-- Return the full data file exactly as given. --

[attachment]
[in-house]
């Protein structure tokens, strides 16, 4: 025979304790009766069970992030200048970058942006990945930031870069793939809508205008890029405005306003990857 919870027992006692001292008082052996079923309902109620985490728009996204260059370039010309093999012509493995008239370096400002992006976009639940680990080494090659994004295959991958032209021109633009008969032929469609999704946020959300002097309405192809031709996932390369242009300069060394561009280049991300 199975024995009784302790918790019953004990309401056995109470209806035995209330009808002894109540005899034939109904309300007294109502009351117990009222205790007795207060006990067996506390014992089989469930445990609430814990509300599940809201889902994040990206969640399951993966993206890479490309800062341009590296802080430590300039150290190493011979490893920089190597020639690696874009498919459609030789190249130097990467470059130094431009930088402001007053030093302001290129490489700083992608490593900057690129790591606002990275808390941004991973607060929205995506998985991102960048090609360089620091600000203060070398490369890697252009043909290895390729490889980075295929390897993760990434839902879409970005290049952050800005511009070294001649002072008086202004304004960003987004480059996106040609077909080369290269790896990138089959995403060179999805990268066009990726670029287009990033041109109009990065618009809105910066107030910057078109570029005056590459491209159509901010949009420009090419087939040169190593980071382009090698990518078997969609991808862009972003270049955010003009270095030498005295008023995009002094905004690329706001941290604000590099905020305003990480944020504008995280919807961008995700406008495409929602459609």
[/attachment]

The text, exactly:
[in-house]
């Protein structure tokens, strides 16, 4: 025979304790009766069970992030200048970058942006990945930031870069793939809508205008890029405005306003990857 919870027992006692001292008082052996079923309902109620985490728009996204260059370039010309093999012509493995008239370096400002992006976009639940680990080494090659994004295959991958032209021109633009008969032929469609999704946020959300002097309405192809031709996932390369242009300069060394561009280049991300 199975024995009784302790918790019953004990309401056995109470209806035995209330009808002894109540005899034939109904309300007294109502009351117990009222205790007795207060006990067996506390014992089989469930445990609430814990509300599940809201889902994040990206969640399951993966993206890479490309800062341009590296802080430590300039150290190493011979490893920089190597020639690696874009498919459609030789190249130097990467470059130094431009930088402001007053030093302001290129490489700083992608490593900057690129790591606002990275808390941004991973607060929205995506998985991102960048090609360089620091600000203060070398490369890697252009043909290895390729490889980075295929390897993760990434839902879409970005290049952050800005511009070294001649002072008086202004304004960003987004480059996106040609077909080369290269790896990138089959995403060179999805990268066009990726670029287009990033041109109009990065618009809105910066107030910057078109570029005056590459491209159509901010949009420009090419087939040169190593980071382009090698990518078997969609991808862009972003270049955010003009270095030498005295008023995009002094905004690329706001941290604000590099905020305003990480944020504008995280919807961008995700406008495409929602459609």